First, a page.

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Revtangen OS, net by net and meter by meter

Unfortunately, Revtangen is closed for visitors for the time being, but here you can experience the station net by net and meter by meter

Spring migration has started, but unfortunately we've had to close the bird observatory for visitors until further notice. To compensate for that, we've made this virtual tour for anyone who wants to take a tour in our trapping area.


Revtangen BO is situated in Klepp (Jæren), just SW from Stavanger on the Norwegian SW coast. It is a small island of vegetation in a sea of agricultural land, just over half a kilometer from the ocean.



The trapping area is 5500 square meters, shaped as a long triangle pointing south. The North Sea road forms the boundary to the east, and along this whole there is planted spruce or Salix, or built wooden fences to screen for traffic, visibility and east winds.


The second of the two most southern nets.


The largest net system is located on the southern part of the trapping area, in a mix of spruce, pine, willow, rowan and maple. In total, 84 meters with 8-shelved nets.


At the north end of this system, 3 ponds and two canals have been excavated. Here, targeted trapping of waders and Grey Wagtail is conducted. In 2019, more than 100 waders were caught here, mostly Greenshank, Green Sandpiper and Wood Sandpiper. These are equipped with color rings (coded flags).


The Northern Pond and «Walkabout Creek».


In the middle part of the garden, a lot of tall spruce was removed in 2013. Here, we've created a new plantation with a mixture of spruce, pine, several types of willow and birch. This vegetation has now reached a nice height for trapping.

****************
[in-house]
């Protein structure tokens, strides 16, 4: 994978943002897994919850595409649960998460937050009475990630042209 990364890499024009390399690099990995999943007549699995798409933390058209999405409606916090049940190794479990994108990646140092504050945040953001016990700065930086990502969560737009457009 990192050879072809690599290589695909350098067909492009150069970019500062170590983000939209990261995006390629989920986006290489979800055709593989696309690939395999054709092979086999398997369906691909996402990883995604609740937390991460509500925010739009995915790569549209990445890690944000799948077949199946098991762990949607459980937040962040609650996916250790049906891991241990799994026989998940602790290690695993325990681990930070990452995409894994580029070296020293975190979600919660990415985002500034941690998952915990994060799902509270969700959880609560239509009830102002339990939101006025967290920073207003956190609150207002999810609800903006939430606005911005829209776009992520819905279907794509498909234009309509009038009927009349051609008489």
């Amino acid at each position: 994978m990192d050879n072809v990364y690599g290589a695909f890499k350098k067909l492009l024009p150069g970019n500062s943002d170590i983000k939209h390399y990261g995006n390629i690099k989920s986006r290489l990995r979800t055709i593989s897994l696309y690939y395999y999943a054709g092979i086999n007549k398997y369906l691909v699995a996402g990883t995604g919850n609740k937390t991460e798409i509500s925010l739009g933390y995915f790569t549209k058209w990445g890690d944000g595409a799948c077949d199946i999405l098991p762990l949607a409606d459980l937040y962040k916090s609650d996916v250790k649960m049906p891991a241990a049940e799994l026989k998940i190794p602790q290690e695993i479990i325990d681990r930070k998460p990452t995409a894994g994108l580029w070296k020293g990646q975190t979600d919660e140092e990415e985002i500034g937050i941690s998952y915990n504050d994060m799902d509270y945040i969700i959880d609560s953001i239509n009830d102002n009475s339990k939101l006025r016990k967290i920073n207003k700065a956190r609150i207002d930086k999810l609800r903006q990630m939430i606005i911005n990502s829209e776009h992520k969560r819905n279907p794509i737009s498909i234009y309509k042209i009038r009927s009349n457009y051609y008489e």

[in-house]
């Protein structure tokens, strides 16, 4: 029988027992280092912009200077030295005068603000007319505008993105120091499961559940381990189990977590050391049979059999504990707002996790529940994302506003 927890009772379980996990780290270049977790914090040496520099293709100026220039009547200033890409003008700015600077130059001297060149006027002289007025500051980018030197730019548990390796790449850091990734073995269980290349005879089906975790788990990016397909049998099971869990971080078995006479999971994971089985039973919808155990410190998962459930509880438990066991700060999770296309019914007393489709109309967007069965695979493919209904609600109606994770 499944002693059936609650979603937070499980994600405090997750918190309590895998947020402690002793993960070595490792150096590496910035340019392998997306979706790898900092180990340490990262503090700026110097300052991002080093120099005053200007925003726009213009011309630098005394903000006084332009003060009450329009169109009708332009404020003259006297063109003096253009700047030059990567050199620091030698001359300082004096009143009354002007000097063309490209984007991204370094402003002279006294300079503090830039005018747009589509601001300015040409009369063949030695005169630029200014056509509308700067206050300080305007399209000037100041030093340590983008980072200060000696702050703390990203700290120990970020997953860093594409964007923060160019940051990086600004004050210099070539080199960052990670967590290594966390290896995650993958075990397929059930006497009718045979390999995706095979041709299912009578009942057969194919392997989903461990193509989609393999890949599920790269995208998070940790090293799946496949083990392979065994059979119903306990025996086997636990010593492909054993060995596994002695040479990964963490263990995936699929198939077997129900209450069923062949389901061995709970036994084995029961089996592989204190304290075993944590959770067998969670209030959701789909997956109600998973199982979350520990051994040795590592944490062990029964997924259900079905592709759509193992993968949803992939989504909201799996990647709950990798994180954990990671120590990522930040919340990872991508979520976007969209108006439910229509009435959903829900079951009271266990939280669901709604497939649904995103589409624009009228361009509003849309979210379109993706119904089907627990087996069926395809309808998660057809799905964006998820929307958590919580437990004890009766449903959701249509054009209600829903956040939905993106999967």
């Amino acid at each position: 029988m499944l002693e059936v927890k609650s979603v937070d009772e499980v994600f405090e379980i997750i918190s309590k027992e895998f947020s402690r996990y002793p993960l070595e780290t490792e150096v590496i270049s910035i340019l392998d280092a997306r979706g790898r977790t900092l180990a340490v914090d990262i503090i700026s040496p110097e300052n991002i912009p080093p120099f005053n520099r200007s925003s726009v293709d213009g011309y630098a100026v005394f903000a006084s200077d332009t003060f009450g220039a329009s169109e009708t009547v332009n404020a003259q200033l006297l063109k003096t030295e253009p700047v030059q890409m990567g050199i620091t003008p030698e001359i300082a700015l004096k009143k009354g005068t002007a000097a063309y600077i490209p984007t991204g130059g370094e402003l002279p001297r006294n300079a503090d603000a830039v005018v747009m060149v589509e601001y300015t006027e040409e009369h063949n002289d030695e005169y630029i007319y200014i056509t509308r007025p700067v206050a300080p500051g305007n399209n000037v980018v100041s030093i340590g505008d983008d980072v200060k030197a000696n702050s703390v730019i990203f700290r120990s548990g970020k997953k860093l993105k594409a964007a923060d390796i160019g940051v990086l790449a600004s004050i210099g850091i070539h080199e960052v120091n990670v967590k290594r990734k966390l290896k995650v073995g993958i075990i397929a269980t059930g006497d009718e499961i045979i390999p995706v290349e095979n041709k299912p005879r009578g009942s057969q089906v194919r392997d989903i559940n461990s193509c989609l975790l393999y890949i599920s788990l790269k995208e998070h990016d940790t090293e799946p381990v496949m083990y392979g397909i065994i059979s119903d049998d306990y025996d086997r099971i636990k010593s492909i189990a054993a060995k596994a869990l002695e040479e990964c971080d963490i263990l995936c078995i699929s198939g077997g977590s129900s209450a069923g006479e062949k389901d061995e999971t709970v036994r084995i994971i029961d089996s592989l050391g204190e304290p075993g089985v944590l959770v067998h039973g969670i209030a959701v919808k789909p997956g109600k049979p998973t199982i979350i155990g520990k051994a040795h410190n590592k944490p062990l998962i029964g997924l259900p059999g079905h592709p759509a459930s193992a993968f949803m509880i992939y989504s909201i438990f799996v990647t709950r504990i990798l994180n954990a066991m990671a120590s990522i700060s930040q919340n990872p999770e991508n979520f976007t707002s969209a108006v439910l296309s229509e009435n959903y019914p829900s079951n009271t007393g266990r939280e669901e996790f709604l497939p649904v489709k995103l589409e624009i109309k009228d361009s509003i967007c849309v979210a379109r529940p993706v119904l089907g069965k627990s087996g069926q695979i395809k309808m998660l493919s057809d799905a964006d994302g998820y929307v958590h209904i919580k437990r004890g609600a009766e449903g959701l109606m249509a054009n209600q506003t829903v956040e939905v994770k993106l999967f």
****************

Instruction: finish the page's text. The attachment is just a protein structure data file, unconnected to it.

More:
The main layout in the north consists of four 12-meter nets in a system, two 8-shelf and two 6-shelf mist nets in a mixture of deciduous trees and rosesbushes. Playback in the dark hours is used here in the autumn, mainly to catch warblers.


This single 9-meter net in the rosebushes is one our most productive nets.


12 meter net with 5 shelves, just south of the cabin ponds.


The cabin ponds, mainly for biological diversity.


A single 12-meter net in the NW corner, among low bushes.


A single 9-meter along the north border.


The science-building at Revtangen OS. This is the original station building, which was built in the back dunes at Revtangen in 1937 and moved to where it now stands in 1954. In 2013, it was renovated and expanded to accommodate a full school class and workshops. In this building, the meetings preceding the formation of the Norwegian Ornithological Society were held in the mid-1950s. So here is a lot of ornithological history in the old walls!


The other cabin, built in 1955, contains kitchen, living room and a couple of bedrooms.


The new ringing lab built in 2019 and the new toolshed from 2018 to the left. The station has been granted a decent upgrade the last couple of years!


A Wood Pigeon is ringed, March 2020.


Wood Pigeon, ready for release.